Wireless Vendors Tout Security, VoIP At Interop

Vendors are looking to expand enterprise WLAN rollouts and shine a spotlight on the VoIP and security features of their latest wares.
The first, based on technology from Symantec, enables on-demand network access control features that can block guest wireless users from using the corporate network if their laptops aren’t compliant with corporate security features.

The system pushes out a software agent to guest devices that try to gain access, and the agent scans the client for policy compliance. If it is already infected or not up-to-date on antivirus settings and operating system patches, the system can deny access or send the endpoint to a quarantined VLAN for remediation, said Ashok Saraf, director of product marketing at Trapeze, Pleasanton, Calif.

Trapeze last week also announced support for Microsoft’s Network Access Protection (NAP) technology, which will be featured in the upcoming Windows Vista operating system, he said.

In addition, Trapeze has added GuestTunneling, a feature that establishes secure tunnels for guest users to access the Internet without granting any access to corporate resources. Trapeze also plans to demonstrate seamless mobility between a Wi-Fi and cellular network, a capability the company unveiled last week in partnership with mobility appliance startup DiVitas Networks. The companies have tested the handoff interoperability with Windows Mobile 05-based dual-mode handsets.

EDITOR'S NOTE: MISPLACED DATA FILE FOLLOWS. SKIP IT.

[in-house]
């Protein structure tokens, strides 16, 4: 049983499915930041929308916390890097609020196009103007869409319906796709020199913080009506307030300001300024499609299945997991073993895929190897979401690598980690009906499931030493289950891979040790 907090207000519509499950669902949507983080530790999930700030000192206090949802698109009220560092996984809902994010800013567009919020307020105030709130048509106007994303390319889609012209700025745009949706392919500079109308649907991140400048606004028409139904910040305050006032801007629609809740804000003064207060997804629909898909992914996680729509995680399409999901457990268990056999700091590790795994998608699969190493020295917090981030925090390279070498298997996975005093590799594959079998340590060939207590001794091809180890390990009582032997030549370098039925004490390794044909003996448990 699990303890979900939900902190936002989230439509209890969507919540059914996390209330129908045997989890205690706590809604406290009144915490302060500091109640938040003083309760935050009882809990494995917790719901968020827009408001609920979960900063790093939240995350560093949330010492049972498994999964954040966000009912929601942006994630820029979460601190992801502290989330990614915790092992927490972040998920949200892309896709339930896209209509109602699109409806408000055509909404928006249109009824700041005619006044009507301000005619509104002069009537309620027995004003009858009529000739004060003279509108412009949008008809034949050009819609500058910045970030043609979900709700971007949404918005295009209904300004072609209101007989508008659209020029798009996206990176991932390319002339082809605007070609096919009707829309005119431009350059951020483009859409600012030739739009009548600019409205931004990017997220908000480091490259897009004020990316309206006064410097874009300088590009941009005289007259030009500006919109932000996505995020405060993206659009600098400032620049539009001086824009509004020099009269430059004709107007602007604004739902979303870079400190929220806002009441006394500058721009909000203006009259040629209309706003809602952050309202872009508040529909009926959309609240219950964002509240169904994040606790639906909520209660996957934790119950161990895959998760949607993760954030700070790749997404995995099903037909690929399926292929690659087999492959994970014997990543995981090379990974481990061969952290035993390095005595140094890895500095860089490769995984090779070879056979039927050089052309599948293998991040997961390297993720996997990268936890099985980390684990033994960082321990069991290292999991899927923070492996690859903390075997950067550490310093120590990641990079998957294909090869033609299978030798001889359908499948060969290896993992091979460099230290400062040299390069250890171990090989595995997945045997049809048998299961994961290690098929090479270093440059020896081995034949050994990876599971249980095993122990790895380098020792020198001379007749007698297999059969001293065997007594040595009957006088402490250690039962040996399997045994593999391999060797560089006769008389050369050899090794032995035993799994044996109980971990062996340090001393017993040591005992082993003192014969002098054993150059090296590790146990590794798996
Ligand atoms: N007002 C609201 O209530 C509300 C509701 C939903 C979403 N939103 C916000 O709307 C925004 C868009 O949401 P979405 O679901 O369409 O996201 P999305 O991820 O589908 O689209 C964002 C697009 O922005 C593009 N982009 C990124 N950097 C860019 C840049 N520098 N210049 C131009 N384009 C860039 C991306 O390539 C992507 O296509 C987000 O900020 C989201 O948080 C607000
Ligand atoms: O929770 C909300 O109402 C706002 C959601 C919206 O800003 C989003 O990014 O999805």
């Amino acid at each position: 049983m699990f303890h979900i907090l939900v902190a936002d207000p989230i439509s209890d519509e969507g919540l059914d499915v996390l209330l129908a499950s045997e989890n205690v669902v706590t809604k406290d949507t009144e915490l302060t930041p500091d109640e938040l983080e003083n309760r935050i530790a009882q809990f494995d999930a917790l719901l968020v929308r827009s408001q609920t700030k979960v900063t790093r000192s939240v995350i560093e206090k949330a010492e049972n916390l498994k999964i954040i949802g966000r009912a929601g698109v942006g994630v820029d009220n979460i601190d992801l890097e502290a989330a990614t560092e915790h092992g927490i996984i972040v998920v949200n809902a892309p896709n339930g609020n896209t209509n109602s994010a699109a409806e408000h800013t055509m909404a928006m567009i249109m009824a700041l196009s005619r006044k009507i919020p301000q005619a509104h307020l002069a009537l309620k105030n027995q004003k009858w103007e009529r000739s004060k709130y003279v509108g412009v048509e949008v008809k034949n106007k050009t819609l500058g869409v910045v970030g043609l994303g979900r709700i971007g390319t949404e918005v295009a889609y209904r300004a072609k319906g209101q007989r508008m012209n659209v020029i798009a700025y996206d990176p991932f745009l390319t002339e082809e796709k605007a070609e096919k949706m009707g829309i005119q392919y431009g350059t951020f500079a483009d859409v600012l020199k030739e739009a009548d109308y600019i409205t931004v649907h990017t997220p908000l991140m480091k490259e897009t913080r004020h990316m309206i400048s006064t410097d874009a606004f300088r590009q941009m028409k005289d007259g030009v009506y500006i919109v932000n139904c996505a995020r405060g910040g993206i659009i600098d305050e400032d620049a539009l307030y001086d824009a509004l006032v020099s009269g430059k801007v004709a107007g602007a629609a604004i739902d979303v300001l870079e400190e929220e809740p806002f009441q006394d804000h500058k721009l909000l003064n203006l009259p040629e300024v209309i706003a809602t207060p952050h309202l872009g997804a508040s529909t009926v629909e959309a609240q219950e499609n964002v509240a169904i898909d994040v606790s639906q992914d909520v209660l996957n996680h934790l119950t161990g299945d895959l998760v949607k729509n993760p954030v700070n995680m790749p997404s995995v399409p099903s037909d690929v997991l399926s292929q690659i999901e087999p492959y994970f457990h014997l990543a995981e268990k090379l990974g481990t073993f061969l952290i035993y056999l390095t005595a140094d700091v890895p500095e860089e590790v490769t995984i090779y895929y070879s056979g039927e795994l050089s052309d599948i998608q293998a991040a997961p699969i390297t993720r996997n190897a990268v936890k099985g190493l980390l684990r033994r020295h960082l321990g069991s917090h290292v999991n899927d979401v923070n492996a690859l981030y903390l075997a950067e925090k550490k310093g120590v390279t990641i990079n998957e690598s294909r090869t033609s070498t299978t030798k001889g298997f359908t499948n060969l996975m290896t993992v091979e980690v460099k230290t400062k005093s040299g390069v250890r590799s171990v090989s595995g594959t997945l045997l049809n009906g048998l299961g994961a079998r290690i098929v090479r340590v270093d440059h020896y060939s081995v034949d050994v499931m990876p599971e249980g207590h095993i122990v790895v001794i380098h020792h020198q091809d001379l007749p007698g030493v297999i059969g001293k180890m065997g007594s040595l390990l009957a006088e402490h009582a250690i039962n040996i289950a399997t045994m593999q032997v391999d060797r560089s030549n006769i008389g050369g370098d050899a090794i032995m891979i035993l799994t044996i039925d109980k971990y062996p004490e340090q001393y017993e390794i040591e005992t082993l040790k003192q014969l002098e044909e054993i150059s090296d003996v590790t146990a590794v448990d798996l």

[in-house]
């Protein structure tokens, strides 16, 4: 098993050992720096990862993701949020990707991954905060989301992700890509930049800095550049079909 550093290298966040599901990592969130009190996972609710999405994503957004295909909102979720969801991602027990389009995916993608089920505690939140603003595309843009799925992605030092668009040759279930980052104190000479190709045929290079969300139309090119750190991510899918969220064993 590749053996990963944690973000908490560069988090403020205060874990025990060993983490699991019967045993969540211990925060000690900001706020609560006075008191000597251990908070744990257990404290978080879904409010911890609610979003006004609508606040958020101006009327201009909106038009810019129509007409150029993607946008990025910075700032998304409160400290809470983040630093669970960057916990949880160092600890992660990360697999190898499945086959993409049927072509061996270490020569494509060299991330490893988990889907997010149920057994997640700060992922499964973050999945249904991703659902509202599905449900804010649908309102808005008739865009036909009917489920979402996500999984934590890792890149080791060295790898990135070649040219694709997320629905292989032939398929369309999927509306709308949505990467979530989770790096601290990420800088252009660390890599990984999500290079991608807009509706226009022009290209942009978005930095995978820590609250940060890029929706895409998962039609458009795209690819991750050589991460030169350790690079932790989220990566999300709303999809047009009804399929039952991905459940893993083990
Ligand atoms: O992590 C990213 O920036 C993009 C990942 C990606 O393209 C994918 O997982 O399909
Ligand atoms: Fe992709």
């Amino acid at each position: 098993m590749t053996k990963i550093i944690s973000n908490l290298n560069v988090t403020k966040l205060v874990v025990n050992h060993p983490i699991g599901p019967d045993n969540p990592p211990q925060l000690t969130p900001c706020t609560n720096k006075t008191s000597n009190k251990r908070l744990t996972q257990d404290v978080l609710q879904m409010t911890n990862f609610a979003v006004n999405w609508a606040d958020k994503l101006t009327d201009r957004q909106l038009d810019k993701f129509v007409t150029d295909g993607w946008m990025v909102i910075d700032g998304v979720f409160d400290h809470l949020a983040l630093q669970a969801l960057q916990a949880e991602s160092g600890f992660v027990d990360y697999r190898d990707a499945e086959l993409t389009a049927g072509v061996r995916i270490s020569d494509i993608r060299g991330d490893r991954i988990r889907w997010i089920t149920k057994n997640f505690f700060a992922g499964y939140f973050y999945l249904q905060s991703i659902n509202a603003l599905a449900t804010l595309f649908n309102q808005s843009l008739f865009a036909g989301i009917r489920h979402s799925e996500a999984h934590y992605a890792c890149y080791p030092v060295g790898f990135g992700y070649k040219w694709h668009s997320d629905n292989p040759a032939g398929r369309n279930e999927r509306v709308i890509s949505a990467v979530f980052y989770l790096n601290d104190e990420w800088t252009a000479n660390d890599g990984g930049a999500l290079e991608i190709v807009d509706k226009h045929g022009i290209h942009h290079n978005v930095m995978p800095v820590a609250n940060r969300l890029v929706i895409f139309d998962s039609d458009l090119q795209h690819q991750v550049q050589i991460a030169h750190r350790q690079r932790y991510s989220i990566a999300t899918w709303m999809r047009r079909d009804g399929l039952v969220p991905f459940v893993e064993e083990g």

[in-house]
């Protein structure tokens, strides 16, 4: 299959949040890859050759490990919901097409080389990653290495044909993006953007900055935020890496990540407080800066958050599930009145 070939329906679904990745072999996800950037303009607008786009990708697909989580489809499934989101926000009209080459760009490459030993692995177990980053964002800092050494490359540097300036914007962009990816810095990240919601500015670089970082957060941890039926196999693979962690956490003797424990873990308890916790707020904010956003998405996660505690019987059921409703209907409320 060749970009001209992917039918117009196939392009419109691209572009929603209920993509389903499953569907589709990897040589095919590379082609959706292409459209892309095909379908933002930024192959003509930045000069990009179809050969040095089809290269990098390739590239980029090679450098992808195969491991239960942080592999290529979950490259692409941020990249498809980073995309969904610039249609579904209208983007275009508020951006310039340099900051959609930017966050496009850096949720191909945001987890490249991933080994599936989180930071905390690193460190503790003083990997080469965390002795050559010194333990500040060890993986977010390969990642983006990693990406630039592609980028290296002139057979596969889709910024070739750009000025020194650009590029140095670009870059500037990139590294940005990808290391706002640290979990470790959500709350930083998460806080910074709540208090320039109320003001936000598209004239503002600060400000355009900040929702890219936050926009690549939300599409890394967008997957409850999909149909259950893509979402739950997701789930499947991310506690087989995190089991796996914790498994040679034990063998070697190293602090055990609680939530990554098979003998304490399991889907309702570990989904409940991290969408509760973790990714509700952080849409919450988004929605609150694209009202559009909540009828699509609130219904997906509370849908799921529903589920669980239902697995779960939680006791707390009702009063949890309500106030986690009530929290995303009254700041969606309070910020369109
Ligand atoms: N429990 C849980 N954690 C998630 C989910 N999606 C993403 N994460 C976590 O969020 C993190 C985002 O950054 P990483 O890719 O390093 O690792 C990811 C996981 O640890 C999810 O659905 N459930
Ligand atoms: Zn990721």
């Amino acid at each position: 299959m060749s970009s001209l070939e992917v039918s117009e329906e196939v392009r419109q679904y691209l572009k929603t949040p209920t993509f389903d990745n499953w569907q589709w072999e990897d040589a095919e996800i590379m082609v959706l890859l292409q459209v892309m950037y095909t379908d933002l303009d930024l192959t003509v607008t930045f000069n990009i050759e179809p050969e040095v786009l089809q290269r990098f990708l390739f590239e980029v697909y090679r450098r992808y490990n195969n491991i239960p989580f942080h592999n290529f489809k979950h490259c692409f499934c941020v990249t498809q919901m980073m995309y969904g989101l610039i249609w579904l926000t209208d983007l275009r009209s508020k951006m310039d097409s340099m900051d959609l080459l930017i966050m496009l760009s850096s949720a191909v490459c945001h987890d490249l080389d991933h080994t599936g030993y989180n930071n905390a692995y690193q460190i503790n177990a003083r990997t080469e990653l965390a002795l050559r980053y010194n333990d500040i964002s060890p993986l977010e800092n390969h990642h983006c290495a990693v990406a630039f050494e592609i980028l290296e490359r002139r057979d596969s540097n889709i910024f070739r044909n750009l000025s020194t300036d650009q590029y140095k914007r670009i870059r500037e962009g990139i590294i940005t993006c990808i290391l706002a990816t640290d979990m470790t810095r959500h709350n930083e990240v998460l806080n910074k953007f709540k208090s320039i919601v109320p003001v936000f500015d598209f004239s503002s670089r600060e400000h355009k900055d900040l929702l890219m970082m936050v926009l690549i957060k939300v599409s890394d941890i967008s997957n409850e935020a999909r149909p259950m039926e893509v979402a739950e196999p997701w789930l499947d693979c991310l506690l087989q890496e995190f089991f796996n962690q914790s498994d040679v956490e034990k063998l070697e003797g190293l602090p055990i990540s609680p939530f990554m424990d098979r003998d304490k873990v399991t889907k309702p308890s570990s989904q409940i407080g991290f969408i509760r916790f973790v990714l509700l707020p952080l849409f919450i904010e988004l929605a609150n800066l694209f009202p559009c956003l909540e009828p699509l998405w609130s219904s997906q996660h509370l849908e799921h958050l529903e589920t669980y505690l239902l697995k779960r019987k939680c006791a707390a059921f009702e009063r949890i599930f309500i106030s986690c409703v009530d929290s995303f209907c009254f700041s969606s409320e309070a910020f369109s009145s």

Sunnyvale, Calif.-based Aruba and AirMagnet, meanwhile, have teamed to integrate Aruba’s WLAN platform with troubleshooting and analysis software from AirMagnet. While running on Aruba’s platform, the AirMagnet analyzer can operate in passive or active mode. In passive mode, the tool monitors realtime data directly from Aruba’s WLAN controllers and access points. In active mode, the analyzer controls individual access points so users can troubleshoot problems.

On the wireless handset front, SpectraLink is announcing interoperability of its wireless VoIP phones with wireless networking gear from Meru and the Asterisk open-source IP telephony platform. Enterprise adoption of voice over WLAN is gaining strong traction, said Geri Mitchell-Brown, Wi-Fi stragist at the Boulder, Colo.-based company.

“The No. 1 thing that enterprises need to consider is to think about adding voice and the effects on the network before they do it,” Mitchell-Brown said. “Voice has inherently different characteristics, and something as simple as the coverage area of the WLAN can be different for voice vs. data.”

Other differences that need to be explored in VoWLAN deployments impact security policies, quality of service and RF characteristics, she added.